Sweden No Longer Immune to Rise of Nationalist Populism

Sweden No Longer Immune to Rise of Nationalist Populism
Neo-nazis, rightwing extremists and white supremacists march under police supervision on their annual demonstration in memory of a young skinhead who was killed in 2000, Dec. 11, 2010 (AP Photo by Fredrik Persson, file).

Rising immigration, failed integration and the violent radicalization of a small minority of young Muslims have fueled the ascent of populist parties across Europe. Sweden is not immune, although it is different from its neighbors. Of all the Nordic countries, Sweden has the highest proportion of immigrants, and yet it has consistently registered the lowest level of support for nationalist, anti-immigration parties. That Swedish exceptionalism, however, is unlikely to last given the high levels of immigration and ongoing problems with integration.

Despite having less than 2 percent of the European Union’s population, Sweden last year took in almost 20 percent of the EU’s asylum seekers. Sweden has long had a generous approach to asylum seekers and immigrants, reflected in the fact that 15 percent of the population was born abroad and over 30 percent below the age of 18 were either born abroad or have at least one parent who was.

But the magnitude of Sweden’s immigrant community has created integration challenges. According to a recent study by the New Welfare Foundation, the number of “deprived” residential areas—defined as having a higher than 40 percent unemployment rate and a higher than 30 percent high school dropout rate—is rising. In 1990, there were three such areas in Sweden; by 2012 there were 186. Sweden’s inflexible labor market and shortcomings in the education system contribute to such high unemployment rates in certain immigrant communities. Episodes of violent protests, such as days of rioting last year in a number of suburbs across the country triggered by a police shooting, have put the issue of failed integration in the spotlight.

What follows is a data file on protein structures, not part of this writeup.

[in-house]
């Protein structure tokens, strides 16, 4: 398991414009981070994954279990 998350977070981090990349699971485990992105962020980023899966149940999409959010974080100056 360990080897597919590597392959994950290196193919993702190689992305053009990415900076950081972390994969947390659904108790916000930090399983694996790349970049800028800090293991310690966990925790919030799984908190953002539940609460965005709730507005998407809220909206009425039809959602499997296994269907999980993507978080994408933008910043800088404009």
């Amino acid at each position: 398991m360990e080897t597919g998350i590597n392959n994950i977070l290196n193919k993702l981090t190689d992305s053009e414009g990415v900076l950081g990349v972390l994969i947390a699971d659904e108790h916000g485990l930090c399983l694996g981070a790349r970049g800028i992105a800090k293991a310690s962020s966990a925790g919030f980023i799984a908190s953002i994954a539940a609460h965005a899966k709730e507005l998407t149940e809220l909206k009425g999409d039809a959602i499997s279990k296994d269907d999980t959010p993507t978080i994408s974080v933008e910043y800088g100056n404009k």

Keep reading for free!

Get instant access to the rest of this article by submitting your email address below. You'll also get access to three articles of your choice each month and our free newsletter:

Or, Subscribe now to get full access.

Already a subscriber? Log in here .

What you’ll get with an All-Access subscription to World Politics Review:

A WPR subscription is like no other resource — it’s like having a personal curator and expert analyst of global affairs news. Subscribe now, and you’ll get:

  • Immediate and instant access to the full searchable library of tens of thousands of articles.
  • Daily articles with original analysis, written by leading topic experts, delivered to you every weekday.
  • Regular in-depth articles with deep dives into important issues and countries.
  • The Daily Review email, with our take on the day’s most important news, the latest WPR analysis, what’s on our radar, and more.
  • The Weekly Review email, with quick summaries of the week’s most important coverage, and what’s to come.
  • Completely ad-free reading.

And all of this is available to you when you subscribe today.

More World Politics Review